Trainer Neil Bruss who has worked in many racing jurisdictions during an accomplished career stretching over four decades, is on the move again. He will be going back to Saudi Arabia, lured by tempting financial incentives and disillusioned by prospects in South Africa, reports MARK VAN DEVENTER on Tab News.

A former multiple champion trainer in Zimbabwe, he has operated small strings in a low key manner out of Durban and Cape Town in recent years. “People just don’t realise how good he is, look how well he does with the horses he has under his care,” said top rider, Bernard Fayd’ Herbe, himself making a strong impression in Mauritius after moving recently to the island.

The adventuresome Bruss worked in England and the Middle East, and was even involved years ago in trying to set up horseracing in Madagascar. A forthright and sociable fellow, Bruss has accumulated immense experience on his travels, achieving a great deal in a roller-coaster career.

South African race-goers may remember his impeccable to-the-minute preparation of Zebra Crossing to win the Met back in 2006, and he cashed in big time when training a PE refugee, Paris Perfect, and a rejuvenated former lead horse, Muller, into third and fourth place finishes in the2009 Dubai World Cup. Bruss is equally adept at getting the best out of lesser athletes competing at the lower levels of the game, setting up neat touches for connections. Last Saturday, Zante and Deputy Ryder completed a stable Exacta in the Queen Palm Stakes at Greyville, with the winner receiving astute betting action from 8s into 4-1.

But, the financial squeeze is on for racehorse trainers battling cruel economics. Horsemen have to grapple with constantly rising costs, together with difficulties in finding and retaining owners willing to pay at a training fee margin that makes all the hard work sufficiently remunerative.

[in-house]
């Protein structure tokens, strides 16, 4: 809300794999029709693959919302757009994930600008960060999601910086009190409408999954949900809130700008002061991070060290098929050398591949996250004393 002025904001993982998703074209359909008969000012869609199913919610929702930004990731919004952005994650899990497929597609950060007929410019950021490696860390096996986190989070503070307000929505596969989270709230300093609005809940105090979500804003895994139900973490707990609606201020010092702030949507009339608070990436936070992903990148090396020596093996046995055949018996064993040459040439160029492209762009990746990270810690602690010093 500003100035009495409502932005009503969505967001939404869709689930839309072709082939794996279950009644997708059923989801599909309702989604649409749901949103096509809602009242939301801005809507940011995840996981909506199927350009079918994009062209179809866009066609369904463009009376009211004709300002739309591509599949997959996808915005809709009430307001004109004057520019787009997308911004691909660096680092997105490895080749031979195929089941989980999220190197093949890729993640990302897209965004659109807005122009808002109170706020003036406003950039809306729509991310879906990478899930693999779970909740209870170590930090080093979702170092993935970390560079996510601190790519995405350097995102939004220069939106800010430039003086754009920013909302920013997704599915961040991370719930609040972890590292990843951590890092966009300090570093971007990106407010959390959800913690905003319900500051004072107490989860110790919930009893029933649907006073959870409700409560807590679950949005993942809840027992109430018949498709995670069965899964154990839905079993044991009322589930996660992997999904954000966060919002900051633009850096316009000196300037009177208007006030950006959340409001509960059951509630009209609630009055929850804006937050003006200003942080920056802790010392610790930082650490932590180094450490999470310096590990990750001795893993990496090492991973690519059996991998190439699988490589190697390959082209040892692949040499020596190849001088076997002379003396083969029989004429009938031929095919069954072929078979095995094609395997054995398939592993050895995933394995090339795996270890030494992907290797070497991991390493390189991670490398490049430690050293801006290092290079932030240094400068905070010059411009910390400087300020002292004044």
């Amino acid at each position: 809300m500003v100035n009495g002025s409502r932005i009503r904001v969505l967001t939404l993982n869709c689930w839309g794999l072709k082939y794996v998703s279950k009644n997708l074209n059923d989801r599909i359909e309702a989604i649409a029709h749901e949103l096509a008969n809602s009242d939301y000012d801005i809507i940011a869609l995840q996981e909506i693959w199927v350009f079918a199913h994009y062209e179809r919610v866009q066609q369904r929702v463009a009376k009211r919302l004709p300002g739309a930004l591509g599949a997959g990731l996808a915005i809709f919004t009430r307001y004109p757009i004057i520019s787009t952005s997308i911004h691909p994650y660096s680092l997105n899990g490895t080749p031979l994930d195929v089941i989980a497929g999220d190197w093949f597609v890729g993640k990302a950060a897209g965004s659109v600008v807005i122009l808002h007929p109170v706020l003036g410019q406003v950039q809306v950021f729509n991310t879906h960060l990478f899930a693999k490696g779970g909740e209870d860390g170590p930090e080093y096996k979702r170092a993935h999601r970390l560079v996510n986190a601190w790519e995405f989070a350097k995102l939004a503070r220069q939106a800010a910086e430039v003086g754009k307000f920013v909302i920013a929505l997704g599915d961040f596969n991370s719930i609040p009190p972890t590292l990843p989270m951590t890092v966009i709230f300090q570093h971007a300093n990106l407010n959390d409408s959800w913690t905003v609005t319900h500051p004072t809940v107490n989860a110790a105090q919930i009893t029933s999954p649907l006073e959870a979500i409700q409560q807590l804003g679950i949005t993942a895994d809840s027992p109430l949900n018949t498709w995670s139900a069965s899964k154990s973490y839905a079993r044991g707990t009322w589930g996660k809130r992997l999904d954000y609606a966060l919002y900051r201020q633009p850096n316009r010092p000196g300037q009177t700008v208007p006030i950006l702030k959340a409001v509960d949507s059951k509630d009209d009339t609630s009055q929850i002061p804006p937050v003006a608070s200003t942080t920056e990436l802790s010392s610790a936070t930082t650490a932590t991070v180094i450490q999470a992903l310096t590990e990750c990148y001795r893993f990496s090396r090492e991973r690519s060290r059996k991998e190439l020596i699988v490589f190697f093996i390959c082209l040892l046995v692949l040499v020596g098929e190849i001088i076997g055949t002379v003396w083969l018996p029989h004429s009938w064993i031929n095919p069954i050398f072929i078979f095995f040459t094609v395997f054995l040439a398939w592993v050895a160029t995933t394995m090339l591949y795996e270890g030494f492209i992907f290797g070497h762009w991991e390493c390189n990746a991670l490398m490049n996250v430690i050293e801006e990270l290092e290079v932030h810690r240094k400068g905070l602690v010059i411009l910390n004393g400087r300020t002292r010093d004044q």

Bruss found the narrow spread of potential owners in Cape Town limiting to business. He was also embroiled in issues relating to the number of runs per box guidelines there. Forays to KZN have not been any smoother, with Bruss bumping heads in protest against tightening restrictions being placed on the participation of visiting trainers.

“It’s not worth it to train to make a profit of only a few hundred per horse in fees, and stakes have gone backwards,” he bemoaned. So, despite the Spartan living conditions that he must yet again adapt to, he’s accepted a one-year contract in Saudi. Bruss will be handsomely compensated for his expertise, even before any performance bonuses kick in – a strong likelihood for a man with such outstanding conditioning skills.

Bruss is a straight-talking character, constantly mixing gravelly and jovial exchanges. Ideally, he will do really well in the desert, then return to South Africa to pass on his accumulated wisdom. Up-and-coming horseman can only benefit – high echelon trainer Brett Crawford is one of those lucky guys to have learnt his craft under Bruss, as is Robert Fayd’Herbe who now so capably assists with running the powerful Mike Bass Racing stable.

Married to Sally Jourdaan, stud manager at Lammerskraal, Bruss will soon leave to focus on his new training job and endure the separation, “Hopefully, we will get to meet up every couple of months, perhaps in Dubai…” And, if he can somehow again conjure up remarkable Festival performances for the Saudi Prince’s runners, it will give the gregarious Bruss extra cause to celebrate in that city.


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